Tuesday, October 14, 2014

The best crime novels – review roundup THE GUARDIAN Friday 19 September 2014

 The Final Silence by Stuart Neville

Belfast, where the emollient narrative of the peace process often fails to soften the rough edges of the past, proves to be equally dangerous in The Final Silence (Harvill Secker, £12.99), the third of Stuart Neville's novels to feature PSNI detective inspector Jack Lennon. He's in a bad way: wounded in a shootout, he's addicted to prescription drugs, fighting for a medical discharge with a pension and at war with his late partner's family over his daughter's future. Rea Carlisle, an old flame, is clearing out the house of the recently deceased uncle she last met when she was six, when she finds a ledger containing firsthand accounts of murders committed in the 1990s. When her father, an ambitious politician fearful of scandal, counsels against calling the police, Rea contacts Lennon. Initially reluctant to become involved – the ledger she has promised to show him has disappeared and he's not sure that she's telling the truth – he is forced to enter the fray when Rea is murdered and he becomes a suspect. Told in spare yet subtle prose, The Final Silence is deftly plotted, fast paced and the denouement packs a real punch. THE GUARDIAN



Monday, October 13, 2014

Jean-Patrick Manchette's Resurrection

Noir – French for Noir

I was very excited to read in their Spring 2015 catalogue that Serpent’s Tail intended to publish two novels, Fatale andThe Gunman, by the late Jean-Patrick Manchette (1942-1995), sometimes referred to as ‘the king of French noir fiction’ and occasionally as ‘the antidote to Maigret’.
 
The Gunman, to be published next February, dates from 1981 and is reissued to coincide with a film version starring Sean Penn, Idris Elba and Javier Bardem. My excitement waned somewhat when I realised I had already read this book when Serpent’s Tail first published it in 2006 under the title The Prone Gunman, however it means I can recommend it with some authority.
I have not read Manchette’s Fatale but am looking forward to it, especially as it comes with an Introduction by David Peace, who knows a thing or two about noir fiction.

N@B at NOIRCON 2014


Sam Fuller, Hard Case Crime and the Nazi Death Camps

Movie Memories
I hate name-droppers, as I said to veteran film director Samuel Fuller when Quentin Tarantino introduced us. That was almost twenty years ago and Mr Fuller is no longer with us, but I am glad I met him so that I could thank him (as millions of others already had) for films such as Pick Up on South Street, The Big Red One and Merrill’s Marauders, one of the first – if not the first – films I saw in a cinema.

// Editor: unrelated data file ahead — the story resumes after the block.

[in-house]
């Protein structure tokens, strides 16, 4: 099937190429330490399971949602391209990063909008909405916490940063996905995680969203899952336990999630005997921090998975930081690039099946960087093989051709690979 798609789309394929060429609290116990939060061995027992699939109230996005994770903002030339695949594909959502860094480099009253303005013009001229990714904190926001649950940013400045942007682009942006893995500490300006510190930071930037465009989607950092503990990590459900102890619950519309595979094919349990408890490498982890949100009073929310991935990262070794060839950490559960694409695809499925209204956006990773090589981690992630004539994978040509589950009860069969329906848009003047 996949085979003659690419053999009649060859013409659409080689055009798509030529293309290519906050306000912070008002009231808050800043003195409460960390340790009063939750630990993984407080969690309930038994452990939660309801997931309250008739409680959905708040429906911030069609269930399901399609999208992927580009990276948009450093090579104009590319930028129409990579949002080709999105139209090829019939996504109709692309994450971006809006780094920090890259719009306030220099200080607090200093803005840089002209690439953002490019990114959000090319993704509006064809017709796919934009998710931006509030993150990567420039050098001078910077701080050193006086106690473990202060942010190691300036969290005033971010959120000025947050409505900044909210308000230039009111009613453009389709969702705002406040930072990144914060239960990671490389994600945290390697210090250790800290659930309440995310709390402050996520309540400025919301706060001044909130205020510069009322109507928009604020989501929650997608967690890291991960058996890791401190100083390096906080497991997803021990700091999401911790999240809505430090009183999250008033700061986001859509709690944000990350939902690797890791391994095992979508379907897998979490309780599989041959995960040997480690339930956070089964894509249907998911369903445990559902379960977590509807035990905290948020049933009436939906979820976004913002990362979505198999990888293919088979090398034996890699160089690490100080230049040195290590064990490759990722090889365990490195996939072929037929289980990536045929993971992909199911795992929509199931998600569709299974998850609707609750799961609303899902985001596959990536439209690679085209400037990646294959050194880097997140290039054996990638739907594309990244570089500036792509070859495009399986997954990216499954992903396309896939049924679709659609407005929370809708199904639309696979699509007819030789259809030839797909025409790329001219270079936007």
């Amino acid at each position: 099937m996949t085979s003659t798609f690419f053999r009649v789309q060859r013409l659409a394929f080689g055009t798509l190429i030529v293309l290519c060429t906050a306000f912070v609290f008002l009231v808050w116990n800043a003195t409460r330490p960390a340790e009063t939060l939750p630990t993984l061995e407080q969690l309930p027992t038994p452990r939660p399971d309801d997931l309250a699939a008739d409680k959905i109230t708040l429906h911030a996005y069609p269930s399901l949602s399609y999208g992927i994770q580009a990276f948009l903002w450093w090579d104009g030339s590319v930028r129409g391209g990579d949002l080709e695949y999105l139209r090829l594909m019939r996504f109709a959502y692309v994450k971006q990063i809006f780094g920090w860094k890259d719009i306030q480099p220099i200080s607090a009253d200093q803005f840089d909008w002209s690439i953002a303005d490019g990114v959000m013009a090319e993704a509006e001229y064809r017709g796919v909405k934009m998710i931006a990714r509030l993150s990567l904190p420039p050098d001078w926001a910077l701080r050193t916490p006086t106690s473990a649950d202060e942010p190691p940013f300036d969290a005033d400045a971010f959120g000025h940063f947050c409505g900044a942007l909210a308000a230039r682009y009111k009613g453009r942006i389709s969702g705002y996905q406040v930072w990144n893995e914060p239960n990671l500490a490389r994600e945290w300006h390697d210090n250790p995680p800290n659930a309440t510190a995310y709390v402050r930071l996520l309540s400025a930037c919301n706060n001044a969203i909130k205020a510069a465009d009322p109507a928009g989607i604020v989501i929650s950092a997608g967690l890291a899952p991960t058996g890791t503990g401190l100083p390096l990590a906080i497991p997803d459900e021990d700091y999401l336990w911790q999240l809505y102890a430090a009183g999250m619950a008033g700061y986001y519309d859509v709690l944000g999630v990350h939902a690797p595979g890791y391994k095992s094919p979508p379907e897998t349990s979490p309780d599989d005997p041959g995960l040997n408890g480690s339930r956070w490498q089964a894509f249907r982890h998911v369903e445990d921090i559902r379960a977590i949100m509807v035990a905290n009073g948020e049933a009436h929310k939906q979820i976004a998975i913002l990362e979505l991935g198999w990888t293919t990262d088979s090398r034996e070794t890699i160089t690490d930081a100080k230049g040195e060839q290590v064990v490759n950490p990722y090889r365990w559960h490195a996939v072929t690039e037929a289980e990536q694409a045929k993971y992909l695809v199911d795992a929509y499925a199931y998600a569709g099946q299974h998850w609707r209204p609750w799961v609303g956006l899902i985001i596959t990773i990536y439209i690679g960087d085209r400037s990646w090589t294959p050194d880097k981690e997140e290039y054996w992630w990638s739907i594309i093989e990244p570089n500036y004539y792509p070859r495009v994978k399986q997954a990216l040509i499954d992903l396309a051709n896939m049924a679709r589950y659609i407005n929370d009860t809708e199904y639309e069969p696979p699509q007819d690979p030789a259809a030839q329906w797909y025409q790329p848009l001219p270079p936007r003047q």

http://www.shotsmag.co.uk/Images/regular-column/100/Fuller.jpg
 
What I had not appreciated was that Sam Fuller also wrote noirish novels, but fortunately Charles Ardai of the Hard Case Crime imprint (of Titan Books) was well aware of the fact and jumped at the chance to publish Brainquake for the first time in English, having only appeared before now in Japanese and French. (Fuller lived in self-imposed exile in France for many years, only returning to the USA shortly before his death in 1997).
The posthumous publication of Brainquake has prompted me to track down the recently ‘reconstructed’ version of his classic (an autobiographical) 1980 war movie The Big Red One.
 
http://www.shotsmag.co.uk/Images/regular-column/100/Big%20Red.jpg
 
It is many years since I first saw it, but the scenes towards the end where the American soldiers of the First Infantry Division liberate a Nazi concentration camp have stayed with me. What must it have been like for Sam Fuller, who actually lived the experience and, because he owned a 16mm cine camera, was ordered to film the scene?


http://www.shotsmag.co.uk

Tuesday, October 7, 2014

Pin-ups, Pulp and Parkinson's - De Blase is the ONE!

Frank DeBlase (of Rochester, NY): Blazes his own way!


photography by Grant Taylor
AS SEEN IN THE POST

Frank De Blase is not music. He is not a photography portfolio of pin-ups and rock shows. He is not articles, short stories or novels. He is not a tattoo. He is not Parkinson’s disease.
Frank De Blase is his name.
“De Blase that shit!”
“Give it more of a De Blased look.”
It’s a real thing, using his name as an adjective.
“I had my editor from Rebel Ink, which is a tattoo magazine, call me two days ago asking me to do a column, which is awesome. He gave me six months to do this column, and he says he wants it with the De Blase Twist,” De Blase says, holding back laughter. “I was like, ‘I’m De Blase, but I don’t know what that is.’”
Good luck trying to define it. It’s “bad-ass” meets “je ne sais quoi.” It’s “wow” meets “what?” It’s “cool” meets “uncomfortable.” But for De Blase, living up to his name just means living. He’s an active participant in a game where his only rule is to let things happen.
“Ultimately, I look at life, and I treat everything with humor, but with respect,” De Blase says straight-faced. “I’m laughing, but I’m not laughing at anybody’s expense.”
De Blase may be loud, both musically and visually. He swears and has the look of a rocker. But he’s not crass. He’s not rude or in your face. Sitting in a vintage green easy chair atop a leopard-print rug in his living room, De Blase is polite, charming. Struggling with the stutter that Parkinson’s brings, De Blase thoughtfully tells it like it is.